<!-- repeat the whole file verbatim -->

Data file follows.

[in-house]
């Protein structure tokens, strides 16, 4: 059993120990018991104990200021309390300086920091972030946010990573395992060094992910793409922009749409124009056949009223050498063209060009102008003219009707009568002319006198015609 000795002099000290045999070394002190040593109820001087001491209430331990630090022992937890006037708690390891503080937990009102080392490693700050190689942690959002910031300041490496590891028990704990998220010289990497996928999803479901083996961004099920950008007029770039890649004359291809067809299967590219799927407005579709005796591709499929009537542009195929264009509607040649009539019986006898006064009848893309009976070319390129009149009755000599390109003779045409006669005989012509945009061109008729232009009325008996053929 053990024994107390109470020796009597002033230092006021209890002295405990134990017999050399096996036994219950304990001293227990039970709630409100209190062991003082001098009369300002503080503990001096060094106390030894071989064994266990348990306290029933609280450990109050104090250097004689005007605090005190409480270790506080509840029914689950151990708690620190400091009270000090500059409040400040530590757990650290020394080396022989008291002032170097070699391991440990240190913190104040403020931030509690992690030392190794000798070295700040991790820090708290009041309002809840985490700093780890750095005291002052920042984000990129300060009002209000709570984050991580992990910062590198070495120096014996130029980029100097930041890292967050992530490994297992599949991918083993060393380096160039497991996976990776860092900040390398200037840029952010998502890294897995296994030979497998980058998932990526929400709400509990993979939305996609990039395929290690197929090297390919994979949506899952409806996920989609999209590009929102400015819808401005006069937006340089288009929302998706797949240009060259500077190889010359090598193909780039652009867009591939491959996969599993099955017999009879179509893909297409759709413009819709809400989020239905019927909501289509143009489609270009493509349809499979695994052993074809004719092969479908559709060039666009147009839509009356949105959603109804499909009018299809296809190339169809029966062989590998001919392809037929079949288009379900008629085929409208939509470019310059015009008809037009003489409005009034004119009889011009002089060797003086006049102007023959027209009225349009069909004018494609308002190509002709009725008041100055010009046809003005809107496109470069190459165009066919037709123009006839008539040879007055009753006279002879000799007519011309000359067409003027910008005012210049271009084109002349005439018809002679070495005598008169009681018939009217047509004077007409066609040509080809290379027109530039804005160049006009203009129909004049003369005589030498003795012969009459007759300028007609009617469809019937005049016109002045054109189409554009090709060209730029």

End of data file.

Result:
[in-house]
């Protein structure tokens, strides 16, 4: 059993120990018991104990200021309390300086920091972030946010990573395992060094992910793409922009749409124009056949009223050498063209060009102008003219009707009568002319006198015609 000795002099000290045999070394002190040593109820001087001491209430331990630090022992937890006037708690390891503080937990009102080392490693700050190689942690959002910031300041490496590891028990704990998220010289990497996928999803479901083996961004099920950008007029770039890649004359291809067809299967590219799927407005579709005796591709499929009537542009195929264009509607040649009539019986006898006064009848893309009976070319390129009149009755000599390109003779045409006669005989012509945009061109008729232009009325008996053929 053990024994107390109470020796009597002033230092006021209890002295405990134990017999050399096996036994219950304990001293227990039970709630409100209190062991003082001098009369300002503080503990001096060094106390030894071989064994266990348990306290029933609280450990109050104090250097004689005007605090005190409480270790506080509840029914689950151990708690620190400091009270000090500059409040400040530590757990650290020394080396022989008291002032170097070699391991440990240190913190104040403020931030509690992690030392190794000798070295700040991790820090708290009041309002809840985490700093780890750095005291002052920042984000990129300060009002209000709570984050991580992990910062590198070495120096014996130029980029100097930041890292967050992530490994297992599949991918083993060393380096160039497991996976990776860092900040390398200037840029952010998502890294897995296994030979497998980058998932990526929400709400509990993979939305996609990039395929290690197929090297390919994979949506899952409806996920989609999209590009929102400015819808401005006069937006340089288009929302998706797949240009060259500077190889010359090598193909780039652009867009591939491959996969599993099955017999009879179509893909297409759709413009819709809400989020239905019927909501289509143009489609270009493509349809499979695994052993074809004719092969479908559709060039666009147009839509009356949105959603109804499909009018299809296809190339169809029966062989590998001919392809037929079949288009379900008629085929409208939509470019310059015009008809037009003489409005009034004119009889011009002089060797003086006049102007023959027209009225349009069909004018494609308002190509002709009725008041100055010009046809003005809107496109470069190459165009066919037709123009006839008539040879007055009753006279002879000799007519011309000359067409003027910008005012210049271009084109002349005439018809002679070495005598008169009681018939009217047509004077007409066609040509080809290379027109530039804005160049006009203009129909004049003369005589030498003795012969009459007759300028007609009617469809019937005049016109002045054109189409554009090709060209730029």